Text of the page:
— Ron Paul (via libertyidaho)
Rule of law is FUCKING NECESSARY to have a successful free market. You need a goddamn fair playing field. Yes, it is hard to draw the line at government intervention. BUT RUNNING A GODDAMN COUNTRY IS HARD.
Rule of law is necessary? Do you have proof for that or just assertion? Yes, “rule of law”-based intervention did prove successful for the markets that lead to, say, the great depression. Or our most recent recession how ‘bout?
Ah, wait, no.
Where government and capitalism exist together, corporatism is inevitable. What the left constantly projects as being “capitalism” is, as most will agree, actually corporatism. (The contrasting definitions were only recently clarified for myself.) The money-grubbing dudes getting protested on Wall Street are not capitalists, they are corporatists. They have used government mingling and Keynesian economics to gain unfair advantages within the market.
So wouldn’t it stand to reason that if we were to remove the government, instead of turning politics into corporatist monarchy, the capitalists would just revert back to the days of lords and serfs? Not quite. You see, society is, and always has been, organized from the bottom up. This is what makes ideas such as Marxism seem appealing. To the authoritarian/statist mind, however, this seems chaotic and wholly incorrect. Our world’s religions have told us constantly that it was organized from the top down, that a creator planned and designed our world first. And during the days of crown rule, it was in the king and queen’s best interests to make the peasants think that they were the subjects to the crown.
Now, while there are schools of capitalism (ex. Keynesian) that believe in top-down control (which gives rise to exploitation, to the concept of the government needing to intervene, of a country being ran by an authority), from what I’ve seen of anarcho-capitalism, there is absolutely no room for it. Because when control is coming from the top of the social pyramid, it must be delivered through coercion.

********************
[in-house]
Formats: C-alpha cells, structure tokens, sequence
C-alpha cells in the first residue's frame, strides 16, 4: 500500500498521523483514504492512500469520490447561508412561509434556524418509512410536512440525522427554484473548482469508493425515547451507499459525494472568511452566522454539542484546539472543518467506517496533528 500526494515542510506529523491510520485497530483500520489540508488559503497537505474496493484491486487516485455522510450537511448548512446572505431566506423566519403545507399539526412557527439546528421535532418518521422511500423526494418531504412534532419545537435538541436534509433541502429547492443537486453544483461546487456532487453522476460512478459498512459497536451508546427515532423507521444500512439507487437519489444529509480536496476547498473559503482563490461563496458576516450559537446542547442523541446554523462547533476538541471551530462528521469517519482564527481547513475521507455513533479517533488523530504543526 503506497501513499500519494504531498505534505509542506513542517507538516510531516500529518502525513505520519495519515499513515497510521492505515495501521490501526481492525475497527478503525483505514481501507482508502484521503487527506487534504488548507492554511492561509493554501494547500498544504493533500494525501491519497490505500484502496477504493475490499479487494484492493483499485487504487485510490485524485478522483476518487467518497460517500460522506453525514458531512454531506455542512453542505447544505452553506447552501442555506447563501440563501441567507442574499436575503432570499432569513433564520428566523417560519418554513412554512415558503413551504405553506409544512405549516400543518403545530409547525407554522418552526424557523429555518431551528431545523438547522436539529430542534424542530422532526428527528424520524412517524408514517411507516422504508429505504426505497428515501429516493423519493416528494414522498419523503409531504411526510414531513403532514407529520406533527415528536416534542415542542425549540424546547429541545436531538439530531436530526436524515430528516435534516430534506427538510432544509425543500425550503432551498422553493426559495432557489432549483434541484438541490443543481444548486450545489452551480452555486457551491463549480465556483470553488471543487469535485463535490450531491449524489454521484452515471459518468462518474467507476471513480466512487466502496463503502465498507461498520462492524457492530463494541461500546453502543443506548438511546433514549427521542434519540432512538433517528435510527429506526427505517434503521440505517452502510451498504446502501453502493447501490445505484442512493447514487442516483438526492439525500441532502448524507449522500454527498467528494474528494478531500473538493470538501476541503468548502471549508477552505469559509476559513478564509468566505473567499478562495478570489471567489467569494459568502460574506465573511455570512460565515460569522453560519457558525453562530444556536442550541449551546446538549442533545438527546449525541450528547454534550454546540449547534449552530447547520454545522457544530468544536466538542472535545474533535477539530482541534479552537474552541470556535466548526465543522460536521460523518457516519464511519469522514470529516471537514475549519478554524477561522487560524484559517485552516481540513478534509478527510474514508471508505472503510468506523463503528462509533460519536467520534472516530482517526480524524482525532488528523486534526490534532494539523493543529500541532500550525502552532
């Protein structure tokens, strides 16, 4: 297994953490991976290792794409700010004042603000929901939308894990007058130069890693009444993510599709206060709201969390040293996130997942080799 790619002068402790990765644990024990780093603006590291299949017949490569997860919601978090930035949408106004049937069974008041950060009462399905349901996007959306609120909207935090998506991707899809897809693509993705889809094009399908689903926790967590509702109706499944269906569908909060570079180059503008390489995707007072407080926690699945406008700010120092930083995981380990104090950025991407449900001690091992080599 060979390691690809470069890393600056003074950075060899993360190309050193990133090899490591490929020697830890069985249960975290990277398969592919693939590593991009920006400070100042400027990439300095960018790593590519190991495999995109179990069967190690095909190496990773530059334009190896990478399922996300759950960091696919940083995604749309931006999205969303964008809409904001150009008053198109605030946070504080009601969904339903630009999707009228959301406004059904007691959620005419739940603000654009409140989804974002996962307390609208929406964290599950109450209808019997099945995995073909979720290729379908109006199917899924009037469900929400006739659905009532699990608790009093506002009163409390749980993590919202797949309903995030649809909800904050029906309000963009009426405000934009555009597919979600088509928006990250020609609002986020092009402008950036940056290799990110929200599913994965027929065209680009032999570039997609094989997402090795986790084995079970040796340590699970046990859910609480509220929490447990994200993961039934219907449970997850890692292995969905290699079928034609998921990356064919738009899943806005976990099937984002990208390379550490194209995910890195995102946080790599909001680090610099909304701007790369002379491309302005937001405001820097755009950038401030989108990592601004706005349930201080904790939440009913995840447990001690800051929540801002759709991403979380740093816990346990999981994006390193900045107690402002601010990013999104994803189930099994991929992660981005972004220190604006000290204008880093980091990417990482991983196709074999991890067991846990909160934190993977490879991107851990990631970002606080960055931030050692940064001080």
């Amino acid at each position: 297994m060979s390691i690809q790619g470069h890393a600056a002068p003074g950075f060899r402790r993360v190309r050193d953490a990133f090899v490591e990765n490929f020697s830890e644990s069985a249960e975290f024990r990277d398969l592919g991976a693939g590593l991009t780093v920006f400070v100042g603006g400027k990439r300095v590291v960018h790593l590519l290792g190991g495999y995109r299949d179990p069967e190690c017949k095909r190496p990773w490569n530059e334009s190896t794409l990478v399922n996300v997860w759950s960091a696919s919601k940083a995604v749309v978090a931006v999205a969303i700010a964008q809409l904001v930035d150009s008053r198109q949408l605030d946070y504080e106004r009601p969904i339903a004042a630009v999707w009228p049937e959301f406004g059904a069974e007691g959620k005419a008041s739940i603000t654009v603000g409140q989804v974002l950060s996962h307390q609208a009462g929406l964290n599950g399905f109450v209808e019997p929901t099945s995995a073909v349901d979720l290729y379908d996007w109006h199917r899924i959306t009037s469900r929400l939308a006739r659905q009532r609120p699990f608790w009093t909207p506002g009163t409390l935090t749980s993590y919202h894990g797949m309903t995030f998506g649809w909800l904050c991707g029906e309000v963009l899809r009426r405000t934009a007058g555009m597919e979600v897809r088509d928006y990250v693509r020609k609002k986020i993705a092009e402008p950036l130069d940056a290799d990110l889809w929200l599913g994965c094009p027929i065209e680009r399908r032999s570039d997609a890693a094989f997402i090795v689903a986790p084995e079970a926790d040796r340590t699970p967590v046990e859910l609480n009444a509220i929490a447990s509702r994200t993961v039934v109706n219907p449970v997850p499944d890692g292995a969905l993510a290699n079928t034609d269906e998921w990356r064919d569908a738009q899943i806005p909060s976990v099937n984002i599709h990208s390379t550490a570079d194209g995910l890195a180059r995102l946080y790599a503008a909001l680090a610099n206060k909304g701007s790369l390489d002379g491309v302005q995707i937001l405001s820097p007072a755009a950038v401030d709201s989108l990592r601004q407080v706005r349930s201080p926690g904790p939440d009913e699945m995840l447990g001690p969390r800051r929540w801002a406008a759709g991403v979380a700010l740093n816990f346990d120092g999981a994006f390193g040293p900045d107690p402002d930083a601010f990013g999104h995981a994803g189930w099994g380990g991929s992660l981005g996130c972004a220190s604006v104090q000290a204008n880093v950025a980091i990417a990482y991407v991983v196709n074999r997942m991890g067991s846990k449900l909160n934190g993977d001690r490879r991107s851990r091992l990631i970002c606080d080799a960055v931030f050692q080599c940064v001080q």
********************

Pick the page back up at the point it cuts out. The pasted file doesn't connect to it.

You say we need a fair playing field? That’s exactly what anarcho-capitalism would achieve that is non-existent in our mixed, corporatist economy. Inextricably intertwined with the anarcho-capitalist philosophy are the ideas of agorism and voluntaryism. Complete non-aggression. This doesn’t imply some sort of pacifist, egalitarian, communist ecotopia, but rather a society where if you don’t want to do something you don’t have to. You don’t want to work on a farm? That’s alright, we’ll find someone else, and you can crash with whatever family and friends will have you. You don’t have to worry about becoming a wage slave, coerced into working for some predatory monopoly. In a free market, monopolies cannot emerge. For one corporation to buy out another requires financial set backs which would only increase the competition in the business’ field. Monopolies of the private property variety can only emerge when the state intervenes on the behalf of Corporation A, or Corporation B or C or whatever.
In top-down social structure, i.e. the state, the playing field can only become imbalanced if the top of the social pyramid makes it tip - in our current structure this means the predatory corporations and the governments they own (although, with the increase of socialization, more and more the government is turning into the predatory monopoly).
The anarcho-capitalist instead believes in bottom-up control. Non-coercive, non-exploitative. The playing field can only become uneven if the mass of people desire it to be so; and we know, from recent events (Arab Spring, Occupy Wall Street, ect.) that the mass of people do not desire this.
Wow, this was a lot longer than expected. I totally understand if this is a “tl;dr” situation (I know I would personally pass b it). But, hey, there’s my 4-in-the-morning intellectual stimulation. I’ll be off to bed after trying to sum up this whole thing as best I can: "Without the state, corporatism cannot exist, meaning capitalism cannot devolve into exploitation/coercion/wage slavery. This means that the rule of law is absolutely detrimental to the free market, as it is established on the foundations of top-down control that lead, unavoidably, to statism and corporatism."
Good night all.